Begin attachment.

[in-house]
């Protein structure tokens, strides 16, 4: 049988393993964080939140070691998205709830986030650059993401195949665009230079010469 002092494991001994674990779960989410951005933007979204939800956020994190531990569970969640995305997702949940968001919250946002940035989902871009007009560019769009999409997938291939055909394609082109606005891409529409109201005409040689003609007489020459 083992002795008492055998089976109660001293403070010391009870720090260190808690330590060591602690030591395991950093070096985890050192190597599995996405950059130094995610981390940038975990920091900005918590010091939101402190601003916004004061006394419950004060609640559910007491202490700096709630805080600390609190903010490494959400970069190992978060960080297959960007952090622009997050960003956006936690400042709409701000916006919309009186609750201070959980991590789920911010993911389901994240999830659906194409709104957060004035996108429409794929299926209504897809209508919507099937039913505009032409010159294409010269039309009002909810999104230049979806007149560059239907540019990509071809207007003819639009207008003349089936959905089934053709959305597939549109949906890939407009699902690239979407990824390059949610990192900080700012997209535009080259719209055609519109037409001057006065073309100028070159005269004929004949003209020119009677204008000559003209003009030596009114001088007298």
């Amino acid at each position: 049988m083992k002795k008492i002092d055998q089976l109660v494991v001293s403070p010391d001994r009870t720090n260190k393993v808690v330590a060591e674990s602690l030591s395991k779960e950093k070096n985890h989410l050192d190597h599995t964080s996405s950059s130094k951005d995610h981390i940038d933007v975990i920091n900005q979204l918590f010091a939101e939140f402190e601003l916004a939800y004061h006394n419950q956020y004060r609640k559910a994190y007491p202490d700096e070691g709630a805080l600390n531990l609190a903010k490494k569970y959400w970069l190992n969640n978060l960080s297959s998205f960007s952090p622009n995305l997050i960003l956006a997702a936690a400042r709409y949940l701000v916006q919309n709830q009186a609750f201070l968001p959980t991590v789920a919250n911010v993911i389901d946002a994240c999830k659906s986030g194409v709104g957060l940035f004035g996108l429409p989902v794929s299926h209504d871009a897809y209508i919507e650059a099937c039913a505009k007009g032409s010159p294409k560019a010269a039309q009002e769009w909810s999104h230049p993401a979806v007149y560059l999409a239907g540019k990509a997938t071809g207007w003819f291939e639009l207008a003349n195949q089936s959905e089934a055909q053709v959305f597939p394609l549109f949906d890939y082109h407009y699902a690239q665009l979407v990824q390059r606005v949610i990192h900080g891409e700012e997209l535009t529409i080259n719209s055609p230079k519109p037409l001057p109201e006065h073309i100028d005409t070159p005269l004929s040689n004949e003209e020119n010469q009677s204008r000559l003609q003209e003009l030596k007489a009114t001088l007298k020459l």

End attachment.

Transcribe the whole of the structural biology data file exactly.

[in-house]
């Protein structure tokens, strides 16, 4: 049988393993964080939140070691998205709830986030650059993401195949665009230079010469 002092494991001994674990779960989410951005933007979204939800956020994190531990569970969640995305997702949940968001919250946002940035989902871009007009560019769009999409997938291939055909394609082109606005891409529409109201005409040689003609007489020459 083992002795008492055998089976109660001293403070010391009870720090260190808690330590060591602690030591395991950093070096985890050192190597599995996405950059130094995610981390940038975990920091900005918590010091939101402190601003916004004061006394419950004060609640559910007491202490700096709630805080600390609190903010490494959400970069190992978060960080297959960007952090622009997050960003956006936690400042709409701000916006919309009186609750201070959980991590789920911010993911389901994240999830659906194409709104957060004035996108429409794929299926209504897809209508919507099937039913505009032409010159294409010269039309009002909810999104230049979806007149560059239907540019990509071809207007003819639009207008003349089936959905089934053709959305597939549109949906890939407009699902690239979407990824390059949610990192900080700012997209535009080259719209055609519109037409001057006065073309100028070159005269004929004949003209020119009677204008000559003209003009030596009114001088007298």
């Amino acid at each position: 049988m083992k002795k008492i002092d055998q089976l109660v494991v001293s403070p010391d001994r009870t720090n260190k393993v808690v330590a060591e674990s602690l030591s395991k779960e950093k070096n985890h989410l050192d190597h599995t964080s996405s950059s130094k951005d995610h981390i940038d933007v975990i920091n900005q979204l918590f010091a939101e939140f402190e601003l916004a939800y004061h006394n419950q956020y004060r609640k559910a994190y007491p202490d700096e070691g709630a805080l600390n531990l609190a903010k490494k569970y959400w970069l190992n969640n978060l960080s297959s998205f960007s952090p622009n995305l997050i960003l956006a997702a936690a400042r709409y949940l701000v916006q919309n709830q009186a609750f201070l968001p959980t991590v789920a919250n911010v993911i389901d946002a994240c999830k659906s986030g194409v709104g957060l940035f004035g996108l429409p989902v794929s299926h209504d871009a897809y209508i919507e650059a099937c039913a505009k007009g032409s010159p294409k560019a010269a039309q009002e769009w909810s999104h230049p993401a979806v007149y560059l999409a239907g540019k990509a997938t071809g207007w003819f291939e639009l207008a003349n195949q089936s959905e089934a055909q053709v959305f597939p394609l549109f949906d890939y082109h407009y699902a690239q665009l979407v990824q390059r606005v949610i990192h900080g891409e700012e997209l535009t529409i080259n719209s055609p230079k519109p037409l001057p109201e006065h073309i100028d005409t070159p005269l004929s040689n004949e003209e020119n010469q009677s204008r000559l003609q003209e003009l030596k007489a009114t001088l007298k020459l």